A bit of intrigue is unfolding at the Capitol after a self-described "squeaky clean" White Hall policeman filed a lawsuit in Pulaski County alleging both his personal and constitutional rights were violated last month by a legislative sergeant at arms and Arkansas State Police troopers.
Court records show the strange story of White Hall officer and West Point graduate Edward Monk began in February 2013 when he sent what's described as a polite email to his District 25 Democrat Sen. Stephanie Flowers asking for a meeting to discuss concealed-carry.
Monk, also a firearms instructor and retired Army lieutenant colonel, did visit with the senator in what one Capitol Police observer afterwards noted was not deemed threatening.
Fast-forward four years to Feb. 21, 2017, when Monk sends Flowers an email seeking a second meeting at her office. Flowers doesn't reply but does print out Monk's request, as evidence submitted with the suit shows, and writes on it: "This is most recent email. I feel this is intimidating & harrassing [sic] considering the history from 2013."
Then, the lawsuit and Monk's statement contend, on Feb. 23 Senate Sgt. at Arms Alvernon Rogers, a retired state police trooper named as a defendant in the suit, asked Capitol Police to run Monk's name through the Arkansas Criminal Information Center Database.
A "John Doe" with the Capitol Police complied and gave Rogers Monk's picture from the database. That same day, Rogers is accused of distributing Monk's ACIC photo to three state police troopers at the capitol. He reportedly told the troopers to "be on the lookout" for a White Hall officer named Ed Monk.
Rogers and others allegedly claim Monk had confronted Flowers in her office about legislation that morning and became irate, which caused her to feel threatened. Rogers and other John Does stated that Monk refused to leave and had to be forcibly removed, the suit also alleges. There was concern he might return.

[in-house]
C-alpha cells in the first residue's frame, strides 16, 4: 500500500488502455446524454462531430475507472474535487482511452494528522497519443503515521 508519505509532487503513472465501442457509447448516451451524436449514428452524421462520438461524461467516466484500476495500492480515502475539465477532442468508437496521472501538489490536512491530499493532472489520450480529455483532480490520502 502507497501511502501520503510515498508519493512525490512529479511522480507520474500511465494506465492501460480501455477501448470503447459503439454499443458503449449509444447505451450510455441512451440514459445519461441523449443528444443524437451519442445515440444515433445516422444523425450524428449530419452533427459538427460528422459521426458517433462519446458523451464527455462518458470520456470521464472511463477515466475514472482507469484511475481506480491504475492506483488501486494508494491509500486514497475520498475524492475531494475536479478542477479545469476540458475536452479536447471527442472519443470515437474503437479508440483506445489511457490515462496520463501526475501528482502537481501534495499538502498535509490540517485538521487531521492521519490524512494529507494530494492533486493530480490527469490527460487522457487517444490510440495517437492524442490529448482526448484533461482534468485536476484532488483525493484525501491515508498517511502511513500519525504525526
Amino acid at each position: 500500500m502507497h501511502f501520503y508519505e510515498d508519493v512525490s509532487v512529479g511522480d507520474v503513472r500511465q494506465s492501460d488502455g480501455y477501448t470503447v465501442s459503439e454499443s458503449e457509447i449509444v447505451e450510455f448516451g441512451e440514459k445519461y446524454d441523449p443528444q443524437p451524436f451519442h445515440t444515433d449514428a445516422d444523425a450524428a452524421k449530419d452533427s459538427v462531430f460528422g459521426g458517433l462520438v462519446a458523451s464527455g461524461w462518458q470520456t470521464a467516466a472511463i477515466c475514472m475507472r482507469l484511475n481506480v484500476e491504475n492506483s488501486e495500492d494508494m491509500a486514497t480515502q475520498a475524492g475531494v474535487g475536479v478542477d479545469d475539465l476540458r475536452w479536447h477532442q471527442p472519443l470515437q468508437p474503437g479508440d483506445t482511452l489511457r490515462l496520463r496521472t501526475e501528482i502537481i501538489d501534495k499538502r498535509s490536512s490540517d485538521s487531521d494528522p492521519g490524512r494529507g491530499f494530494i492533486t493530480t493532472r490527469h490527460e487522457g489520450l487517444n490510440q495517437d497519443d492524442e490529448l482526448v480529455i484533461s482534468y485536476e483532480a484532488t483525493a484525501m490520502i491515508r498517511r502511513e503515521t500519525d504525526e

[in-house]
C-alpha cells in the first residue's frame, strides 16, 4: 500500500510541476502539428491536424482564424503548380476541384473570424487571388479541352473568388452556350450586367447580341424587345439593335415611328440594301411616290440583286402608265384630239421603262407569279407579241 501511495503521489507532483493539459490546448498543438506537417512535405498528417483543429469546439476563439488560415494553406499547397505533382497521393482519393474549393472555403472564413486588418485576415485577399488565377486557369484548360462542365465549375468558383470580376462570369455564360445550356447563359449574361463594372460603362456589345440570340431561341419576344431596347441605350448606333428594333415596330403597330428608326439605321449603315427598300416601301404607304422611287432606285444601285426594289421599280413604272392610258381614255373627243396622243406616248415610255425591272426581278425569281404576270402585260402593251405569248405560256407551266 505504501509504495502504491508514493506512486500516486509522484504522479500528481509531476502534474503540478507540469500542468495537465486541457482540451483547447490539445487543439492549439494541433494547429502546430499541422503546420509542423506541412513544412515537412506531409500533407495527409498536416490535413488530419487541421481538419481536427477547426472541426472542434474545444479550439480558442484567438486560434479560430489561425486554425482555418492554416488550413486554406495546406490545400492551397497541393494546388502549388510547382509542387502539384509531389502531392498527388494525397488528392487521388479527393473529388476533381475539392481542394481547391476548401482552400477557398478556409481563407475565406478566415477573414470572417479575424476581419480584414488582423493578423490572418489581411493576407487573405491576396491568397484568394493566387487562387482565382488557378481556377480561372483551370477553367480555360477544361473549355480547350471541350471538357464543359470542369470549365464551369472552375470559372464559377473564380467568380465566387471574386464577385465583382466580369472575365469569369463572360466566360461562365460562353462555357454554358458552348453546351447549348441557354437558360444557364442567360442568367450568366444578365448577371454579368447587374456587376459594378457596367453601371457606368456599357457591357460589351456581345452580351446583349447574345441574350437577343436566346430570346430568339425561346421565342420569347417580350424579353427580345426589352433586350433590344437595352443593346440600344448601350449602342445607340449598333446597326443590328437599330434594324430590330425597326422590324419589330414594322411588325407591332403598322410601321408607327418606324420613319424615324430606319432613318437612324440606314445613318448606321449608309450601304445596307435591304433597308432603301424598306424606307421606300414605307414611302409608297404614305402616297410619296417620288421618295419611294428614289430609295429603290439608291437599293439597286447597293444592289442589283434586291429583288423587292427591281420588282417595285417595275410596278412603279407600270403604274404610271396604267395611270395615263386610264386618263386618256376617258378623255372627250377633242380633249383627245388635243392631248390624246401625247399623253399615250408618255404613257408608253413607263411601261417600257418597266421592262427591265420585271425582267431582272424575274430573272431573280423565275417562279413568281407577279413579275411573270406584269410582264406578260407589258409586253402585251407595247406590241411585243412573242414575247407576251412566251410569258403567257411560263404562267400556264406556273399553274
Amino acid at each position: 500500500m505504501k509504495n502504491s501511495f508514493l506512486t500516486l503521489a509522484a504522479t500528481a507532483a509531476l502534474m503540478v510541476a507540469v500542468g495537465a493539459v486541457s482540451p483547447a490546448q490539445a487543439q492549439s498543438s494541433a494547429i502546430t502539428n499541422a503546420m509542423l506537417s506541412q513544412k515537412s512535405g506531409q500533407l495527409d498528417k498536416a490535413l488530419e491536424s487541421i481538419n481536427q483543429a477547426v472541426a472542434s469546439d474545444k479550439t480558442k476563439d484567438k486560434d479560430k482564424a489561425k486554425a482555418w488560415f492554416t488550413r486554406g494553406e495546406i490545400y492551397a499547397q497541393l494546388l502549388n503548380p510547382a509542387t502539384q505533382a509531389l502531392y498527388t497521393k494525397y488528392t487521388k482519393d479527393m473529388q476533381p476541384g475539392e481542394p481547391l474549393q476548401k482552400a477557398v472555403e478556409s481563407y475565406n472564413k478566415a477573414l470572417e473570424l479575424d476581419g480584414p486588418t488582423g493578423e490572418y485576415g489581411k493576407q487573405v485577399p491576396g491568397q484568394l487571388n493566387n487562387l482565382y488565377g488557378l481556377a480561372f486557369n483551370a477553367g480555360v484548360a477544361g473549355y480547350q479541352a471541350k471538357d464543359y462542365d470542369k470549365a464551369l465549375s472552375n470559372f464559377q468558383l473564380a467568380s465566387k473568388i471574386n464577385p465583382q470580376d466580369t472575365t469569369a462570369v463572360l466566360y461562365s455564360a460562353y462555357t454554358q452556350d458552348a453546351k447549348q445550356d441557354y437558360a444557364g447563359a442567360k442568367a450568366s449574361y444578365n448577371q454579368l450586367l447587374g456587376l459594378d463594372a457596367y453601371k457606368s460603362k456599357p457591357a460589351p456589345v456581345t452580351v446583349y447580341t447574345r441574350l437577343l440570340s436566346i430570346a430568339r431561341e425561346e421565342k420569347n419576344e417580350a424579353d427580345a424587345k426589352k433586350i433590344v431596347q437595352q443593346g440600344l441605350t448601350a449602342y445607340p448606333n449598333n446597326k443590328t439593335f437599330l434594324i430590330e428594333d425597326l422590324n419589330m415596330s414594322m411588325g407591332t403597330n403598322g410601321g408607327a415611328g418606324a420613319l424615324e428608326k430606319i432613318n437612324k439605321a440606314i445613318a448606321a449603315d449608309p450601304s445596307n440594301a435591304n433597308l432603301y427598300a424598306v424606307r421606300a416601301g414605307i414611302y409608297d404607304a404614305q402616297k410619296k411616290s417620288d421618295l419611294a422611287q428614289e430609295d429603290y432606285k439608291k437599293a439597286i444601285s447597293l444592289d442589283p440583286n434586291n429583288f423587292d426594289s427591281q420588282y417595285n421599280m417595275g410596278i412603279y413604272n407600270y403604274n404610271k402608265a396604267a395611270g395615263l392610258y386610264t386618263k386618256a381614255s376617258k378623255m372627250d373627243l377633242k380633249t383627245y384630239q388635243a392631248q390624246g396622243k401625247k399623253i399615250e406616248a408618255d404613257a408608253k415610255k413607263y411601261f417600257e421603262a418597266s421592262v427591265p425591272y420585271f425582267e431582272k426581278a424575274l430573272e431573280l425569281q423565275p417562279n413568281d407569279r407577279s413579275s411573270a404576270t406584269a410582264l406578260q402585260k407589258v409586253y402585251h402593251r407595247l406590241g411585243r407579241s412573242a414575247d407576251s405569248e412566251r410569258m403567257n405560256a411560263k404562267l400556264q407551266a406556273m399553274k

During this commotion, Rogers allegedly gave Monk's Feb. 21 email requesting the meeting with Flowers (containing her handwritten note about feeling threatened) to one of the troopers.
The big problem with all his purported misbehavior, say Monk and his attorneys Joey McCutchen and W. Whitfield Hyman of Fort Smith, is that Monk was nowhere near Little Rock when all this misbehavior supposedly was unfolding.
Monk insists that except for sending his 2017 email he hadn't interacted with Flowers since their 2013 meeting.
"This allegation by the sergeant at arms was 100 percent false, totally made-up, " Monk told me. "Nothing like this ever happened, any time. I have never acted anything but professional and polite toward any public official. I was not even in Little Rock that day, and had not been for several days."
This attack on Monk, described in the suit as malicious, escalated when the state police notified his supervisor of what was transpiring, who then called the White Hall Chief of Police. Monk was summoned to the chief's office to give a statement about the story being spread about him.
"... [H]ours after calling my boss with the false report, the ASP troopers checked with the Capitol Police and were told the report was false, that it never happened," said Monk. "But after being told by the Capitol Police that the troopers had been lied to ... the troopers did not [immediately] call my boss to correct their mistake. They only did so days later after I began looking into it."
Monk said as he's gone about identifying "the source of the false allegations, ASP and the Senate staff have refused to cooperate, have lied, and have failed to comply with [Freedom of Information Act] requests. The sergeant at arms who made the false report to the troopers is Alvernon Rogers ... and well known because he used to appear regularly on morning TV news. I could not understand ASP's attempts to keep his identity hidden until I found out who it was."
Monk said, "I have an ASP memo (by FOIA request) about the false report written by an ASP captain which [states], 'AV. Rogers was involved.' Yet I have a letter from the ASP director stating that ASP does not know the identity of the sergeant at arms who gave the three troopers the false report ... yet one of those troopers mentions him by name, and an ASP captain mentions his name in a memo without explaining who he is, meaning the captain assumes everyone else reading the memo" will know him.
Monks said Rogers later told him he knew nothing of the alleged events at the Capitol, or Monk's removal, or how the story about him originated. Monk said Rogers did concede he knew Flowers didn't want Monk in her office.
In summary, this White Hall policeman with what he says is a clean professional record, says he was damaged because "a state employee created a totally made-up, false misconduct accusation against a constituent and reported that, as a state employee, to the ASP in order to get negative ASP action against me, which ASP did. I was 'swatted'."
Can't wait for the depositions.
Mike Masterson is a longtime Arkansas journalist. Email him at email@example.com.
Editorial on 03/20/2018